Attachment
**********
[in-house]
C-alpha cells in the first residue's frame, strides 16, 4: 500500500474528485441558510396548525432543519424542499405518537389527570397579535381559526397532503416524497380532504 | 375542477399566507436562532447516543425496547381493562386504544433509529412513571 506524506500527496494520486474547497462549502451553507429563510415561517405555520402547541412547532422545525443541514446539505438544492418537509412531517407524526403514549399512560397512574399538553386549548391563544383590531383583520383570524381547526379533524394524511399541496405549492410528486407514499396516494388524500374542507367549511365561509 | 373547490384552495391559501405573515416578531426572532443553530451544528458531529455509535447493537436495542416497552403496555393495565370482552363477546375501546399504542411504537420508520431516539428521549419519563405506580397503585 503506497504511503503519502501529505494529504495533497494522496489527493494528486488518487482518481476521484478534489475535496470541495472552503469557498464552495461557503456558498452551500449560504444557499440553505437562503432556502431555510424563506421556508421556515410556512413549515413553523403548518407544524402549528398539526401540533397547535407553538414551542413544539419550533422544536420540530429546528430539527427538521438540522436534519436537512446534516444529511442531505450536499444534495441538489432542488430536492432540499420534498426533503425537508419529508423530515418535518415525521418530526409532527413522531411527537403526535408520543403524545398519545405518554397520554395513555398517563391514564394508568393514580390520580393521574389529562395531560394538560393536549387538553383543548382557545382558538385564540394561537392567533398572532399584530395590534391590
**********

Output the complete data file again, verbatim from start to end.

[in-house]
C-alpha cells in the first residue's frame, strides 16, 4: 500500500474528485441558510396548525432543519424542499405518537389527570397579535381559526397532503416524497380532504 | 375542477399566507436562532447516543425496547381493562386504544433509529412513571 506524506500527496494520486474547497462549502451553507429563510415561517405555520402547541412547532422545525443541514446539505438544492418537509412531517407524526403514549399512560397512574399538553386549548391563544383590531383583520383570524381547526379533524394524511399541496405549492410528486407514499396516494388524500374542507367549511365561509 | 373547490384552495391559501405573515416578531426572532443553530451544528458531529455509535447493537436495542416497552403496555393495565370482552363477546375501546399504542411504537420508520431516539428521549419519563405506580397503585 503506497504511503503519502501529505494529504495533497494522496489527493494528486488518487482518481476521484478534489475535496470541495472552503469557498464552495461557503456558498452551500449560504444557499440553505437562503432556502431555510424563506421556508421556515410556512413549515413553523403548518407544524402549528398539526401540533397547535407553538414551542413544539419550533422544536420540530429546528430539527427538521438540522436534519436537512446534516444529511442531505450536499444534495441538489432542488430536492432540499420534498426533503425537508419529508423530515418535518415525521418530526409532527413522531411527537403526535408520543403524545398519545405518554397520554395513555398517563391514564394508568393514580390520580393521574389529562395531560394538560393536549387538553383543548382557545382558538385564540394561537392567533398572532399584530395590534391590